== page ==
- emphasis is on solving problems rather than on extinguishing or replacing behaviors
- problem solving is collaborative rather than unilateral
- problem solving is proactive rather than emergent
- understanding comes before helping... indeed, understanding is the most important part of helping
There is a big difference between believing that children will do well when they want to versus believing kids do well if they can.
When we argue that kids do well when they want to, we make up theories about why they are choosing to do poorly:
- they are seeking attention
- they are manipulating us to get their way
- they are not motivated
- they are testing limits
- they avoid things they don't want to do
There are many reasons why the list above doesn't properly explain why kids don't do well. Consider this; what person on this planet does not:
- seek attention?
- want to get their way?
- have trouble getting motivated?
- test limits?
- avoid doing things they don't want to do?
We all do these four things. We all want to get what we want. We all seek attention. We all have trouble. We all avoid stuff we don't like. The big news isn't that kids do these things -- the big news is that while all successful adults do these things adaptively, children with challenging behaviors do all of these things maladaptively.
Why are challenging kids challenging?
At first glance, we might say that the child's challenging behavior is working for them to get what they want, or avoid what they don't want. But if we take a big picture examination of their challenging behavior, we will see that in fact it is not working for them because they are likely constantly in trouble. Ross Greene puts it this way:
Doing well is always preferable to not doing well.The desire to do well can not be used to differentiate between successful children and children with challenging behvaviors. All children would prefer to do well. The difference between successful children and children with challenging behaviors are skills or lack of skills.
The Assessment of Lagging Skills and Unsolved Problems details a lengthy list of the most common skills challenging children tend to lag. More generally, these skills can be organized into these categories:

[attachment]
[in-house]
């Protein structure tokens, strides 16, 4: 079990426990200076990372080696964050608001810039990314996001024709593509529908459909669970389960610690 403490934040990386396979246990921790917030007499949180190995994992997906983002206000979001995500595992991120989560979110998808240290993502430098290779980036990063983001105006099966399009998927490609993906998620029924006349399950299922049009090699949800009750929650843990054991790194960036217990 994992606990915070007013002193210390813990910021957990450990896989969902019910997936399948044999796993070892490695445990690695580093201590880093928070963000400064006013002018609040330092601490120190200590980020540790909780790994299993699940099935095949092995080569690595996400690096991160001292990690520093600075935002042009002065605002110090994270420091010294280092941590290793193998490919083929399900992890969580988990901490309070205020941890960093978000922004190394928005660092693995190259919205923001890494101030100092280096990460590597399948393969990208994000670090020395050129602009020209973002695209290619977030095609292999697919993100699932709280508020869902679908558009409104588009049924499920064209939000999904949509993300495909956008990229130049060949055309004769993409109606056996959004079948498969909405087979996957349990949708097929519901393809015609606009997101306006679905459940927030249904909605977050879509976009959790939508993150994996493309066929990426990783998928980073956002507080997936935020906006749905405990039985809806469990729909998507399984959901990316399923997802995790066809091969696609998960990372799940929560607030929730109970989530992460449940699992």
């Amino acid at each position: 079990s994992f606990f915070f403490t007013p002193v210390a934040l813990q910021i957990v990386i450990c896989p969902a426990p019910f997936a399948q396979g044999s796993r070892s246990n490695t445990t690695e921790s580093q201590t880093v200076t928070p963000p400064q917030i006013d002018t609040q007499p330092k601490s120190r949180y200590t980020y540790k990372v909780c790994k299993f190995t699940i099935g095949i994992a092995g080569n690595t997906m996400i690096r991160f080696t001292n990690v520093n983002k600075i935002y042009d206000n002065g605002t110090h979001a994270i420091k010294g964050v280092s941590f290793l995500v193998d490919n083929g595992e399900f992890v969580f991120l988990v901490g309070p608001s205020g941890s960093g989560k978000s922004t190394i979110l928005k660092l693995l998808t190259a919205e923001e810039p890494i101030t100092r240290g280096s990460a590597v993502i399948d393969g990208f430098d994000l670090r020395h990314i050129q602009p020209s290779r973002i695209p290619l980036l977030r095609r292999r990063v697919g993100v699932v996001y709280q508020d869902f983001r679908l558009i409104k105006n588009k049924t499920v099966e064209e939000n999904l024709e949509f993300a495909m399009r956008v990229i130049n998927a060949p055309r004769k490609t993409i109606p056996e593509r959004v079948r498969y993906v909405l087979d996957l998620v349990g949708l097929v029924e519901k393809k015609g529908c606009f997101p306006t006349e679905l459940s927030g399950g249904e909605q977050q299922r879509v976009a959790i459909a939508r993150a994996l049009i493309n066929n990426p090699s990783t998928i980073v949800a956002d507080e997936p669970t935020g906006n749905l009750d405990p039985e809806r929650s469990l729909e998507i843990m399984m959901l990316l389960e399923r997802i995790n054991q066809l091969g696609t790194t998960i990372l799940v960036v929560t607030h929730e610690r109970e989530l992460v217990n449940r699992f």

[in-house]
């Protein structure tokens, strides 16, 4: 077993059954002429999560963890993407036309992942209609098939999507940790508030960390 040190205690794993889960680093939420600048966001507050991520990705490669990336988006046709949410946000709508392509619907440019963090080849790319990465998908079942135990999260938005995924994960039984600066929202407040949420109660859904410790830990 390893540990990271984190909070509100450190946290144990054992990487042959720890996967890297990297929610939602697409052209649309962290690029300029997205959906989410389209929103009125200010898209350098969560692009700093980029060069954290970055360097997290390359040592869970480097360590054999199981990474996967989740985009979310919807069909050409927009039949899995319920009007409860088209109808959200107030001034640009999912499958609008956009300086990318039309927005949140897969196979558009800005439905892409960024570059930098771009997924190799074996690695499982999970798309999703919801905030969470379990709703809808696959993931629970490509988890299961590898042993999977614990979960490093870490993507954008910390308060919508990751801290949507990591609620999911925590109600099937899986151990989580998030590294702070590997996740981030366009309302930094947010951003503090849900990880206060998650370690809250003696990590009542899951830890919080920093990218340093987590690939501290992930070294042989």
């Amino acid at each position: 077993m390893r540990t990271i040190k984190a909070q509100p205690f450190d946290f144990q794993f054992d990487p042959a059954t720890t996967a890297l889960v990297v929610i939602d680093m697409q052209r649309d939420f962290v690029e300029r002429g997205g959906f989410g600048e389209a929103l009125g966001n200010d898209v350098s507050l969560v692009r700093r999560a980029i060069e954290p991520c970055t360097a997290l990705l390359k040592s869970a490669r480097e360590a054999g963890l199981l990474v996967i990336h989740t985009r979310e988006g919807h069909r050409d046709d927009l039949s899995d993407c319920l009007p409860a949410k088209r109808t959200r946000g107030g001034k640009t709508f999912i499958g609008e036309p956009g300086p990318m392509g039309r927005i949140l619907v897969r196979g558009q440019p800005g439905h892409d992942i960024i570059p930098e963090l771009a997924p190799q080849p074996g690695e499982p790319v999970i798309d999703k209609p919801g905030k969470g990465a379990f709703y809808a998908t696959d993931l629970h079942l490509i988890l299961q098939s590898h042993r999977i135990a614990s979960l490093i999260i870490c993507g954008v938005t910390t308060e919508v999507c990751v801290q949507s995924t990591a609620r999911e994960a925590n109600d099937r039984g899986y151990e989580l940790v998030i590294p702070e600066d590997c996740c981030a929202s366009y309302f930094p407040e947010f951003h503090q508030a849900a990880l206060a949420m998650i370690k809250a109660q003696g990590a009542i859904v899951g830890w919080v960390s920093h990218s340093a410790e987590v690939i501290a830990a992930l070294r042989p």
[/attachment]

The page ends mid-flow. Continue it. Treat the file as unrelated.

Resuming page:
- Executive skills
- Language processing skills
- Emotion regulation skills
- Cognitive flexibility skills
- Social skills
Keep in mind that these categories are so overlapping that to think about them as independent would be foolish.
Some people like to lean on a diagnosis to explain why children are challenging, but this is potentially dangerous. Using a diagnosis to explain a child's challenging behavior is circular thinking. For example, little Johnny is losing his nut because he has Oppositional Defiant Disorder and he has Oppositional Defiant Disorder because he loses his nut. We do not want to use a diagnosis as a gate keeper for giving kids the help they need.
When are challenging kids challenging?
No child with challening behaviours are challenging all the time. They are only sometimes challenging. Children with challenging behaviors are only challening when their environment demands their lagging skills which creates unsolved problems.
Ross Greene puts it this way:
Challenging episodes occur when the cognitive demands being placed upon a person outstrip the person's capacity to respond adaptively (best conceived as "incompatibility episodes").Why are there more behaviourally challenging kids now than there have ever been? The answer is complex, but consider this -- we are demanding more sophisticated and more mature skills from children earlier and sooner than we had in the past. We demand very young children to use their words and sit still for very long periods of time. Diagnosis implies that the problem resides inside the child, scares off people from helping and distract us from focusing on identifying and teaching the skills the child lags.
What do challenging kids do when they're challenging?
This question is not as important as we might think. Focus too much on a child's behavior and we'll never find the unsolved problem that is causing the child so much difficulty.
So what now?
Ross Greene tells us to:
1. Identify lagging skills
2. Identify unsolved problems
3. Solve problems and simultaneously teach skills
Stop wasting our time
Too many good intentioned professionals sit in long, boring meetings where they talk about things that they can do nothing. Too many meetings are consumed by theorizing, storifying and hypothesizing. Caring, good intentioned professionals love their theories, stories and hypotheses The problem with spending our limited time, effort and resources on theories, stories and hypotheses is that they do nothing to help the people who work with challenging children.
You can find all of my posts on rethinking classroom management and working with children to solve problems here.